A MAN who had his thumb shot off during a chaotic home invasion at Waratah West says the gruesome injury is a "daily reminder" not to return to his former life of ice and crime. Terry Egan, 26, gave evidence during a sentence hearing in Newcastle District Court on Tuesday, showing Judge Justin Smith, SC, his injured right hand and claiming it's an "incentive" to keep on the straight and narrow.
As well as Egan, Matthew Moore, David Jones and Matthew Primmer have pleaded guilty to the bungled drug rip home invasion in June, 2018.
The four men jumped out of a car in Allowah Street about 10.20pm on June 13, kicked down the door of a home and Moore opened fire. But what the four men hadn't contemplated was that those inside, drug dealer Brandon Ryan Jennings and his brother-in-law Christopher Damien Stokes, knew they were coming.
When Moore fired a .22 rifle through the open doorway, the bullet passing through the laundry and lodging in the back door, Stokes fired back with a 12 gauge double barrel shotgun, striking Egan in the shoulder and right hand.
The four intruders then fled, dropping the .22 rifle in the front yard of the home and jumped back into the car.
But Stokes gave chase, firing another blast from the shotgun and smashing the back window of their Holden Commodore with a steel pole.
Four minutes later, Egan presented at the emergency department of the Calvary Mater Hospital with a gunshot wound to his right hand.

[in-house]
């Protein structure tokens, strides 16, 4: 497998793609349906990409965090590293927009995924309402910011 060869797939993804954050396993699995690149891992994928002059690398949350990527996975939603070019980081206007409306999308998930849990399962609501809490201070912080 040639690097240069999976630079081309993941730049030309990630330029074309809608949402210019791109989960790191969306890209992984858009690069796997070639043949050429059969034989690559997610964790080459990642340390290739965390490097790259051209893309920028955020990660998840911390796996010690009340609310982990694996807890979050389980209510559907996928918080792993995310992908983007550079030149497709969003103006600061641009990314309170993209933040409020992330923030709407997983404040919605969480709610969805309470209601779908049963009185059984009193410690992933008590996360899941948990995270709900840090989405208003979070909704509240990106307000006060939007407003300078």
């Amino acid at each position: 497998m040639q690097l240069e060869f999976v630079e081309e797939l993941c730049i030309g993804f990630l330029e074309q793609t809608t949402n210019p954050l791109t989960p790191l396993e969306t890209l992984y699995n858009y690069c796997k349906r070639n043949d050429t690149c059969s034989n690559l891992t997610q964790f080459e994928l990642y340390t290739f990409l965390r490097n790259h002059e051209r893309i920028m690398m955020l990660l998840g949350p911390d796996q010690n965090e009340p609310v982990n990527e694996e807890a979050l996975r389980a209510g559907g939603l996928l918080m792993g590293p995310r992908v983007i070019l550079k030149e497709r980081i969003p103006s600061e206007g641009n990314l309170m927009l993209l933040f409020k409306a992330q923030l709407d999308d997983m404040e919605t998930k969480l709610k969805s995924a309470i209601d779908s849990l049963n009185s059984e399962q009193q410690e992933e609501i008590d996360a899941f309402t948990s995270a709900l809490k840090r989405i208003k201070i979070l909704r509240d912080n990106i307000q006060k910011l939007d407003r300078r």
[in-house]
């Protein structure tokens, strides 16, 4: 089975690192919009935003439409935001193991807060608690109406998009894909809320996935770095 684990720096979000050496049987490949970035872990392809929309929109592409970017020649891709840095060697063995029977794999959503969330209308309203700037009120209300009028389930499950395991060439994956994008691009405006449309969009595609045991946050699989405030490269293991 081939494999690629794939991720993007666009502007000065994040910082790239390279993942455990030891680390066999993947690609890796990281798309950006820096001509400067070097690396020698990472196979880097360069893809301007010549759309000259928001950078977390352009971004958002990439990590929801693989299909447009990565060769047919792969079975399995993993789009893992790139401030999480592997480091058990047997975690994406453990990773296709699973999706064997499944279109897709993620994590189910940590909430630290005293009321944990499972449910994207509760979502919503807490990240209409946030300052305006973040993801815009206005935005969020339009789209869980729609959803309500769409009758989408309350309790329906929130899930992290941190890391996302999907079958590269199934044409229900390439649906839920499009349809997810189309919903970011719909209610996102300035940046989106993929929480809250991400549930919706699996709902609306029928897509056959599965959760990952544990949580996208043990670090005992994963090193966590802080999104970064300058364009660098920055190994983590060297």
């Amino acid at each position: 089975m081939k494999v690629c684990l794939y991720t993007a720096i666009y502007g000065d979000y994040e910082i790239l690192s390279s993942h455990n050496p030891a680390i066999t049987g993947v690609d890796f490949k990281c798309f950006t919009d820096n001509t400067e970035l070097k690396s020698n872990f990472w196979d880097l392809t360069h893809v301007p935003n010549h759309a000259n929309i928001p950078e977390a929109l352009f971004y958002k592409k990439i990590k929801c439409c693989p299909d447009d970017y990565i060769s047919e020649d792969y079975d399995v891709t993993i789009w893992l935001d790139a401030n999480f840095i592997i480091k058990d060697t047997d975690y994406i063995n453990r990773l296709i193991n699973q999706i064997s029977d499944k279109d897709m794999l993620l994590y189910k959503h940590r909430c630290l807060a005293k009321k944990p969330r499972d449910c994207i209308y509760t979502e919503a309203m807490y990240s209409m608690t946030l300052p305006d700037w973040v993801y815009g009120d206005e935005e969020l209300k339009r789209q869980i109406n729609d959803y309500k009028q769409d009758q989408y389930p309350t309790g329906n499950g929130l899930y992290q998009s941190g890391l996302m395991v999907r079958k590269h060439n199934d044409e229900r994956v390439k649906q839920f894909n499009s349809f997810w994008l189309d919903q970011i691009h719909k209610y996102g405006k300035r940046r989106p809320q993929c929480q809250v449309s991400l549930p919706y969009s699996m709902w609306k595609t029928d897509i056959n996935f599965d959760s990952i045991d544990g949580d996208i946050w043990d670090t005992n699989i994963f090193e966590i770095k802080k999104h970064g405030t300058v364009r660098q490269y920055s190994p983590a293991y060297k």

Egan's solicitor, Adrian Kiely, said the serious hand injury amounted to extra-curial punishment, a serious loss or detriment as a result of committing an offence.
But a prosecutor said Egan knew Moore was armed with a gun and it was simply a case of "playing with fire and getting injured".
Egan also sought to explain comments he made after his arrest, when he made a phone call about Jennings and said "he needs to get got and put in the boneyard". Egan said on Tuesday that the "boneyard" referred to protective custody in jail.
As well as being the "principle offender" in the home invasion shooting, Moore has pleaded guilty to three armed robberies, two at banks in 2018 and an until recently unsolved hold-up at a bottle shop in 2016.
The court heard Moore, who has a long criminal record and a history of committing armed robberies, told a psychologist he thought armed robberies were "victimless crimes".
That revelation came after the court heard an emotional victim impact statement from a Maitland Mutual employee who Moore held up in January, 2018.
The four men will be sentenced on Thursday.
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